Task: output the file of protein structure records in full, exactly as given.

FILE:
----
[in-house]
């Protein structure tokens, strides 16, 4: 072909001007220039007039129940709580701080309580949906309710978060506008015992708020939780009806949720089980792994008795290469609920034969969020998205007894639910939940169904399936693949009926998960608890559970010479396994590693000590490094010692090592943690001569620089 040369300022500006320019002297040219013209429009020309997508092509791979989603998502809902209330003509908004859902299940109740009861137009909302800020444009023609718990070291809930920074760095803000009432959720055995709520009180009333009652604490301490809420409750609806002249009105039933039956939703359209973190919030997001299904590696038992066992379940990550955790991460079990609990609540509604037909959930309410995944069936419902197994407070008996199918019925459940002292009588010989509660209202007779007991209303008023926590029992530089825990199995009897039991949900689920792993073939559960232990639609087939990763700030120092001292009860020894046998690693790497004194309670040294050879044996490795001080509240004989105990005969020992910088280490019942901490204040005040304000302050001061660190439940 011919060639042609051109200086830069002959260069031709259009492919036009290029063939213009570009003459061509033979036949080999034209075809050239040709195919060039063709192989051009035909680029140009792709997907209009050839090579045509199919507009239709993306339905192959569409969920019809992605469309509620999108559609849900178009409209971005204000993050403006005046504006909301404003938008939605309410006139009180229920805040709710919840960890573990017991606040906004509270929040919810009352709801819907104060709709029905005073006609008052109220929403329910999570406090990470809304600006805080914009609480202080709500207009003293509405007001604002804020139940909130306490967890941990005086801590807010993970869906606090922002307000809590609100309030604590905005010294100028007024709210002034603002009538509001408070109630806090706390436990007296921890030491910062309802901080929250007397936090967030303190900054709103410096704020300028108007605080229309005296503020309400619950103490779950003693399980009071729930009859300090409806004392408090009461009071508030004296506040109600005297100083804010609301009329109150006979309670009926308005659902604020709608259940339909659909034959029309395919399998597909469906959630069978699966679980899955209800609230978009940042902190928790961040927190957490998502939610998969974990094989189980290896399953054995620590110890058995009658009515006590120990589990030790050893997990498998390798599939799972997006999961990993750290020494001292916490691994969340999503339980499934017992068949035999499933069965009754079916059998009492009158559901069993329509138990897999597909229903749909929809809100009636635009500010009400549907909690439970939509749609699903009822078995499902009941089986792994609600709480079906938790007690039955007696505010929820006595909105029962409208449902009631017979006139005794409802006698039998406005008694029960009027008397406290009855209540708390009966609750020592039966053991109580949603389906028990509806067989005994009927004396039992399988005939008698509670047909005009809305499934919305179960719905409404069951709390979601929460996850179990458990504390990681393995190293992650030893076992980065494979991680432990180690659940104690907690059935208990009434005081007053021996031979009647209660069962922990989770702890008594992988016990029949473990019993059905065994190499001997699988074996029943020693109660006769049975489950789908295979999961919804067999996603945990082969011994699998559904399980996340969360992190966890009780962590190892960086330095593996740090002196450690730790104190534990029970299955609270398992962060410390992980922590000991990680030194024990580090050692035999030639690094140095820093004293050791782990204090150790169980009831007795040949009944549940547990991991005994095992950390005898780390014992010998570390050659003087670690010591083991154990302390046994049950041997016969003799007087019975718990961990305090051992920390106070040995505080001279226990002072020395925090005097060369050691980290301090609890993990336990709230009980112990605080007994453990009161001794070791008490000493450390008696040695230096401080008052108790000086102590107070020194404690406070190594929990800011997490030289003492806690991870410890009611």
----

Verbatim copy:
[in-house]
């Protein structure tokens, strides 16, 4: 072909001007220039007039129940709580701080309580949906309710978060506008015992708020939780009806949720089980792994008795290469609920034969969020998205007894639910939940169904399936693949009926998960608890559970010479396994590693000590490094010692090592943690001569620089 040369300022500006320019002297040219013209429009020309997508092509791979989603998502809902209330003509908004859902299940109740009861137009909302800020444009023609718990070291809930920074760095803000009432959720055995709520009180009333009652604490301490809420409750609806002249009105039933039956939703359209973190919030997001299904590696038992066992379940990550955790991460079990609990609540509604037909959930309410995944069936419902197994407070008996199918019925459940002292009588010989509660209202007779007991209303008023926590029992530089825990199995009897039991949900689920792993073939559960232990639609087939990763700030120092001292009860020894046998690693790497004194309670040294050879044996490795001080509240004989105990005969020992910088280490019942901490204040005040304000302050001061660190439940 011919060639042609051109200086830069002959260069031709259009492919036009290029063939213009570009003459061509033979036949080999034209075809050239040709195919060039063709192989051009035909680029140009792709997907209009050839090579045509199919507009239709993306339905192959569409969920019809992605469309509620999108559609849900178009409209971005204000993050403006005046504006909301404003938008939605309410006139009180229920805040709710919840960890573990017991606040906004509270929040919810009352709801819907104060709709029905005073006609008052109220929403329910999570406090990470809304600006805080914009609480202080709500207009003293509405007001604002804020139940909130306490967890941990005086801590807010993970869906606090922002307000809590609100309030604590905005010294100028007024709210002034603002009538509001408070109630806090706390436990007296921890030491910062309802901080929250007397936090967030303190900054709103410096704020300028108007605080229309005296503020309400619950103490779950003693399980009071729930009859300090409806004392408090009461009071508030004296506040109600005297100083804010609301009329109150006979309670009926308005659902604020709608259940339909659909034959029309395919399998597909469906959630069978699966679980899955209800609230978009940042902190928790961040927190957490998502939610998969974990094989189980290896399953054995620590110890058995009658009515006590120990589990030790050893997990498998390798599939799972997006999961990993750290020494001292916490691994969340999503339980499934017992068949035999499933069965009754079916059998009492009158559901069993329509138990897999597909229903749909929809809100009636635009500010009400549907909690439970939509749609699903009822078995499902009941089986792994609600709480079906938790007690039955007696505010929820006595909105029962409208449902009631017979006139005794409802006698039998406005008694029960009027008397406290009855209540708390009966609750020592039966053991109580949603389906028990509806067989005994009927004396039992399988005939008698509670047909005009809305499934919305179960719905409404069951709390979601929460996850179990458990504390990681393995190293992650030893076992980065494979991680432990180690659940104690907690059935208990009434005081007053021996031979009647209660069962922990989770702890008594992988016990029949473990019993059905065994190499001997699988074996029943020693109660006769049975489950789908295979999961919804067999996603945990082969011994699998559904399980996340969360992190966890009780962590190892960086330095593996740090002196450690730790104190534990029970299955609270398992962060410390992980922590000991990680030194024990580090050692035999030639690094140095820093004293050791782990204090150790169980009831007795040949009944549940547990991991005994095992950390005898780390014992010998570390050659003087670690010591083991154990302390046994049950041997016969003799007087019975718990961990305090051992920390106070040995505080001279226990002072020395925090005097060369050691980290301090609890993990336990709230009980112990605080007994453990009161001794070791008490000493450390008696040695230096401080008052108790000086102590107070020194404690406070190594929990800011997490030289003492806690991870410890009611």